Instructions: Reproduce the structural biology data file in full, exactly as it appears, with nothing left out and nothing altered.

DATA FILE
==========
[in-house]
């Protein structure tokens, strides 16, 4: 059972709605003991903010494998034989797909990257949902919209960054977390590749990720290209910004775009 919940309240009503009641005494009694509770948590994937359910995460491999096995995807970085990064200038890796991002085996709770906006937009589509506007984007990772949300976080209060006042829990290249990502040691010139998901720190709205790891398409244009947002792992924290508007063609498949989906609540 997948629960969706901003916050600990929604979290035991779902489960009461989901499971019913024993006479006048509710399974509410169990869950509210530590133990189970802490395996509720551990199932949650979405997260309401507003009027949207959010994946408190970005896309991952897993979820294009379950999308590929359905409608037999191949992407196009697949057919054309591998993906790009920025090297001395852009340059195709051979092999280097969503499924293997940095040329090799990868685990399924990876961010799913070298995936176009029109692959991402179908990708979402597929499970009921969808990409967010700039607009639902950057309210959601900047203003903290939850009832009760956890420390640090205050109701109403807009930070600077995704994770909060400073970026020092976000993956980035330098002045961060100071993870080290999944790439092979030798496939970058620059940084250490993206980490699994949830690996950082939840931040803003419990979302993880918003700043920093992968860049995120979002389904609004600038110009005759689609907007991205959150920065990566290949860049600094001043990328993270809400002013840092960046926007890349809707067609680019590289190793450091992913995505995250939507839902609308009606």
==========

[in-house]
């Protein structure tokens, strides 16, 4: 059972709605003991903010494998034989797909990257949902919209960054977390590749990720290209910004775009 919940309240009503009641005494009694509770948590994937359910995460491999096995995807970085990064200038890796991002085996709770906006937009589509506007984007990772949300976080209060006042829990290249990502040691010139998901720190709205790891398409244009947002792992924290508007063609498949989906609540 997948629960969706901003916050600990929604979290035991779902489960009461989901499971019913024993006479006048509710399974509410169990869950509210530590133990189970802490395996509720551990199932949650979405997260309401507003009027949207959010994946408190970005896309991952897993979820294009379950999308590929359905409608037999191949992407196009697949057919054309591998993906790009920025090297001395852009340059195709051979092999280097969503499924293997940095040329090799990868685990399924990876961010799913070298995936176009029109692959991402179908990708979402597929499970009921969808990409967010700039607009639902950057309210959601900047203003903290939850009832009760956890420390640090205050109701109403807009930070600077995704994770909060400073970026020092976000993956980035330098002045961060100071993870080290999944790439092979030798496939970058620059940084250490993206980490699994949830690996950082939840931040803003419990979302993880918003700043920093992968860049995120979002389904609004600038110009005759689609907007991205959150920065990566290949860049600094001043990328993270809400002013840092960046926007890349809707067609680019590289190793450091992913995505995250939507839902609308009606």